Details of each Contributor to which your personal data will be transferred is clearly stated within the Content that you access. For full details of how this Contributor will use your personal data, you should review the Contributor’s own Privacy Notice.

Please indicate your preference below:

Yes, I am happy to support Mondaq in maintaining its free to view business model by agreeing to allow Mondaq to share my personal data with Contributors whose Content I access
No, I do not want Mondaq to share my personal data with Contributors

Also please let us know whether you are happy to receive communications promoting products and services offered by Mondaq:

Yes, I am happy to received promotional communications from Mondaq
No, please do not send me promotional communications from Mondaq
Terms & Conditions (the Website) is owned and managed by Mondaq Ltd (Mondaq). Mondaq grants you a non-exclusive, revocable licence to access the Website and associated services, such as the Mondaq News Alerts (Services), subject to and in consideration of your compliance with the following terms and conditions of use (Terms). Your use of the Website and/or Services constitutes your agreement to the Terms. Mondaq may terminate your use of the Website and Services if you are in breach of these Terms or if Mondaq decides to terminate the licence granted hereunder for any reason whatsoever.

Use of

To Use you must be: eighteen (18) years old or over; legally capable of entering into binding contracts; and not in any way prohibited by the applicable law to enter into these Terms in the jurisdiction which you are currently located.

You may use the Website as an unregistered user, however, you are required to register as a user if you wish to read the full text of the Content or to receive the Services.

You may not modify, publish, transmit, transfer or sell, reproduce, create derivative works from, distribute, perform, link, display, or in any way exploit any of the Content, in whole or in part, except as expressly permitted in these Terms or with the prior written consent of Mondaq. You may not use electronic or other means to extract details or information from the Content. Nor shall you extract information about users or Contributors in order to offer them any services or products.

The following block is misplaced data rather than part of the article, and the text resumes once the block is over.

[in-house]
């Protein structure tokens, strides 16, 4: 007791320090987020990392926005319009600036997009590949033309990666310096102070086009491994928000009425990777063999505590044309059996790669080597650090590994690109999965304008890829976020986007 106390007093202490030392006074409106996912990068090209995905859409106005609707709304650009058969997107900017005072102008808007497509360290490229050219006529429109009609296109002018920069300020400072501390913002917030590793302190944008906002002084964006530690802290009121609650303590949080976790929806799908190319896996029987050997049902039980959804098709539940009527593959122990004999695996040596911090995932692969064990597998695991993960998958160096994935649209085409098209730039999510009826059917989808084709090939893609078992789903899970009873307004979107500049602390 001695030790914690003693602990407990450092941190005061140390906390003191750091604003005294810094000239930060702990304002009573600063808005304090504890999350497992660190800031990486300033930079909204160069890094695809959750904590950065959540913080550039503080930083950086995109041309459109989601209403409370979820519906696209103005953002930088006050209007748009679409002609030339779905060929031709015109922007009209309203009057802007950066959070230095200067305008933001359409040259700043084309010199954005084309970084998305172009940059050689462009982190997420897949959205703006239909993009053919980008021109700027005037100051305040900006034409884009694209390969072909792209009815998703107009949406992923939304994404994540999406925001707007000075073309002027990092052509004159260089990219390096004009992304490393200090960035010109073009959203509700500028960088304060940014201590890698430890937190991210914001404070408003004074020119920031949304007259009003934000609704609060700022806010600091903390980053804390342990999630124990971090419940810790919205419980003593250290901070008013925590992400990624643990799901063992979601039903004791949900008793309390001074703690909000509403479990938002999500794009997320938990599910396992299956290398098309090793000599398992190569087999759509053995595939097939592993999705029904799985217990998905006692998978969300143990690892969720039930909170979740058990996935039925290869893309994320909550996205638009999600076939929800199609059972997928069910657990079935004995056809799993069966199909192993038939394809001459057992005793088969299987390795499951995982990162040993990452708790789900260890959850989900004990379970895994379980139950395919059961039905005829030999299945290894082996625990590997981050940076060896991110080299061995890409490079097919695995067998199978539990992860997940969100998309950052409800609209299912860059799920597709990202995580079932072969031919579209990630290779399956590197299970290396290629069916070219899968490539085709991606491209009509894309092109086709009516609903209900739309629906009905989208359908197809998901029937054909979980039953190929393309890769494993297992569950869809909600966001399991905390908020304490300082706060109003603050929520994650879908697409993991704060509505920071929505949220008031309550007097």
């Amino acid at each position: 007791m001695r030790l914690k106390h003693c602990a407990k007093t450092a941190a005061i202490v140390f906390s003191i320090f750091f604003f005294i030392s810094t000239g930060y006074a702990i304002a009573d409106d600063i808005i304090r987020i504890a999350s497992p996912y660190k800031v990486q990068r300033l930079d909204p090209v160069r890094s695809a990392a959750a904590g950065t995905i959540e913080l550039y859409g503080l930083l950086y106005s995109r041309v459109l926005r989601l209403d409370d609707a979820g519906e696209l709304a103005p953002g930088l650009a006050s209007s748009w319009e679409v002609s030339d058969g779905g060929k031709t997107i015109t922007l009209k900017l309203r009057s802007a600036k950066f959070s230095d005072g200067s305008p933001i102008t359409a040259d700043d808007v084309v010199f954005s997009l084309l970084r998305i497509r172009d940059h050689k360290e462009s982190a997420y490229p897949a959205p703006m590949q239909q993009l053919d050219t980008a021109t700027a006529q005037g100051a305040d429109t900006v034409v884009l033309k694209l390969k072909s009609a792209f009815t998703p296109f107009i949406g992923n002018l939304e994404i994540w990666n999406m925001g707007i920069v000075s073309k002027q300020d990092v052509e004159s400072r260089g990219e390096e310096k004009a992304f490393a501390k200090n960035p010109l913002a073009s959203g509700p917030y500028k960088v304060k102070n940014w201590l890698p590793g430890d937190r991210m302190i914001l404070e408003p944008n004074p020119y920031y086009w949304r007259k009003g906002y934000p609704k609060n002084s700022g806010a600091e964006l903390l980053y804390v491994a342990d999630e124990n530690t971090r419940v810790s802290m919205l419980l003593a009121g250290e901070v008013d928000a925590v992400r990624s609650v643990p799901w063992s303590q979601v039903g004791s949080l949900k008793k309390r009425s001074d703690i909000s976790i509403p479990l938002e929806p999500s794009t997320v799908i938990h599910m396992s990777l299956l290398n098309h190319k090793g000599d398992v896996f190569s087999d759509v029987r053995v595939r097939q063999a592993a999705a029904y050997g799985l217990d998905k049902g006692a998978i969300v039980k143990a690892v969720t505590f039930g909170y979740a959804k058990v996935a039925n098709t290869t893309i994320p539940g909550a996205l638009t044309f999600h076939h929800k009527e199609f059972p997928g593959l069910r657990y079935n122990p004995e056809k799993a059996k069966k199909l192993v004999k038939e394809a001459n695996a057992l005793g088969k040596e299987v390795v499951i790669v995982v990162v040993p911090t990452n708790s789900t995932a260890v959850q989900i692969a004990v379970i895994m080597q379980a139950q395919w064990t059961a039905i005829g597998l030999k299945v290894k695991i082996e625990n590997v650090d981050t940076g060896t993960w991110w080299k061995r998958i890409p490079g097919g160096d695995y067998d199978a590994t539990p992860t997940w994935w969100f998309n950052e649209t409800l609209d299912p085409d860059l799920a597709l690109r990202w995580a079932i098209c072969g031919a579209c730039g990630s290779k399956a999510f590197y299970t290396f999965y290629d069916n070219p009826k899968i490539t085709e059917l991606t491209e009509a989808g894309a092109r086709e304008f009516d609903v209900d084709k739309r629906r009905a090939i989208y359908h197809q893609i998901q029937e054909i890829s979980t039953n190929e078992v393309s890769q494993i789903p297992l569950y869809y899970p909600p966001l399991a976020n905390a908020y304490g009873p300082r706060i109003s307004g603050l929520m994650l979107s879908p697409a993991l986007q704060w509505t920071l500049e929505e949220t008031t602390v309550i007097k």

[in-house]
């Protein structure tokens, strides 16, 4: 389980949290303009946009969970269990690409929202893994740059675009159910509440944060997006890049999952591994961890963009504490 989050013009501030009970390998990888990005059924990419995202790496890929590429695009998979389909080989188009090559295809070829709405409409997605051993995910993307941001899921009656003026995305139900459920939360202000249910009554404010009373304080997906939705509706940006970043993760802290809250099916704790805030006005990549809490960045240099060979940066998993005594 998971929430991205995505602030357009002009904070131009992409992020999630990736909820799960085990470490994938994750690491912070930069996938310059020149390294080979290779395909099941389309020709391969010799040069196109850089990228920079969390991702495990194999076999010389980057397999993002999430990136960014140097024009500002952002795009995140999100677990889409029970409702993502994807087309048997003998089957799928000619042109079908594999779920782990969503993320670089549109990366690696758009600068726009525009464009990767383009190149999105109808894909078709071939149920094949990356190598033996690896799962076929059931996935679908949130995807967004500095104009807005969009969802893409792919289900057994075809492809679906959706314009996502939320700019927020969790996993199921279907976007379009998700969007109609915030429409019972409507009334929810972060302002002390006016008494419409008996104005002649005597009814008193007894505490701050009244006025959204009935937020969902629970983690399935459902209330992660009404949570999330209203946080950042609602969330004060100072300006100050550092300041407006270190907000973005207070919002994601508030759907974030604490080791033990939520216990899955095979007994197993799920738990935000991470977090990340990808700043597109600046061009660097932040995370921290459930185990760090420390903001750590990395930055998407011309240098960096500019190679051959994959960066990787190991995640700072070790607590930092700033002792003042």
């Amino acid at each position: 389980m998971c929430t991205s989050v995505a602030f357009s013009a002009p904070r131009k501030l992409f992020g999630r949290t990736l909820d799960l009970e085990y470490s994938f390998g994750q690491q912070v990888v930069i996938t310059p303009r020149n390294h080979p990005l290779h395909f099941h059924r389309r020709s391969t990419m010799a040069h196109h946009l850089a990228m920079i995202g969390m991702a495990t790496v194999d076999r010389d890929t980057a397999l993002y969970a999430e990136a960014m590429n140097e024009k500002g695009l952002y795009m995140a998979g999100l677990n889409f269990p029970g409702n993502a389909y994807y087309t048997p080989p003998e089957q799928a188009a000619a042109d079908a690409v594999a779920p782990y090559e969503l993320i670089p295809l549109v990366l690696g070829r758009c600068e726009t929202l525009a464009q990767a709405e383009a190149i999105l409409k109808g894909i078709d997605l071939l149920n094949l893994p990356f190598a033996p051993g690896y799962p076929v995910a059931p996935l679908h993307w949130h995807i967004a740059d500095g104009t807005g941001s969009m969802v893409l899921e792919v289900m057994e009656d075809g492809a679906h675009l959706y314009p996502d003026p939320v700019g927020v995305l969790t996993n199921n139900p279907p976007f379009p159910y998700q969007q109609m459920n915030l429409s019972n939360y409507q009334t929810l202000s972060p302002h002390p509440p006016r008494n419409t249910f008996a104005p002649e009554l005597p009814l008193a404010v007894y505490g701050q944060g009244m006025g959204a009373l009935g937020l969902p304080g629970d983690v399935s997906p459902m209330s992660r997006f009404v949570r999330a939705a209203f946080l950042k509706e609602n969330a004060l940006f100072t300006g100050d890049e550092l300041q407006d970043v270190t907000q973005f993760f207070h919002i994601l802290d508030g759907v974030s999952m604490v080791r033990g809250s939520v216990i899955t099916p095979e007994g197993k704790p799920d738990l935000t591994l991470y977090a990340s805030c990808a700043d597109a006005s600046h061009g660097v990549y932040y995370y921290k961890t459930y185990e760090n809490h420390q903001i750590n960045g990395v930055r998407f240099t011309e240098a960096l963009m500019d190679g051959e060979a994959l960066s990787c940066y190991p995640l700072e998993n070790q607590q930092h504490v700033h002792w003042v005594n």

In your use of the Website and/or Services you shall: comply with all applicable laws, regulations, directives and legislations which apply to your Use of the Website and/or Services in whatever country you are physically located including without limitation any and all consumer law, export control laws and regulations; provide to us true, correct and accurate information and promptly inform us in the event that any information that you have provided to us changes or becomes inaccurate; notify Mondaq immediately of any circumstances where you have reason to believe that any Intellectual Property Rights or any other rights of any third party may have been infringed; co-operate with reasonable security or other checks or requests for information made by Mondaq from time to time; and at all times be fully liable for the breach of any of these Terms by a third party using your login details to access the Website and/or Services

however, you shall not: do anything likely to impair, interfere with or damage or cause harm or distress to any persons, or the network; do anything that will infringe any Intellectual Property Rights or other rights of Mondaq or any third party; or use the Website, Services and/or Content otherwise than in accordance with these Terms; use any trade marks or service marks of Mondaq or the Contributors, or do anything which may be seen to take unfair advantage of the reputation and goodwill of Mondaq or the Contributors, or the Website, Services and/or Content.

Mondaq reserves the right, in its sole discretion, to take any action that it deems necessary and appropriate in the event it considers that there is a breach or threatened breach of the Terms.

Mondaq’s Rights and Obligations

Unless otherwise expressly set out to the contrary, nothing in these Terms shall serve to transfer from Mondaq to you, any Intellectual Property Rights owned by and/or licensed to Mondaq and all rights, title and interest in and to such Intellectual Property Rights will remain exclusively with Mondaq and/or its licensors.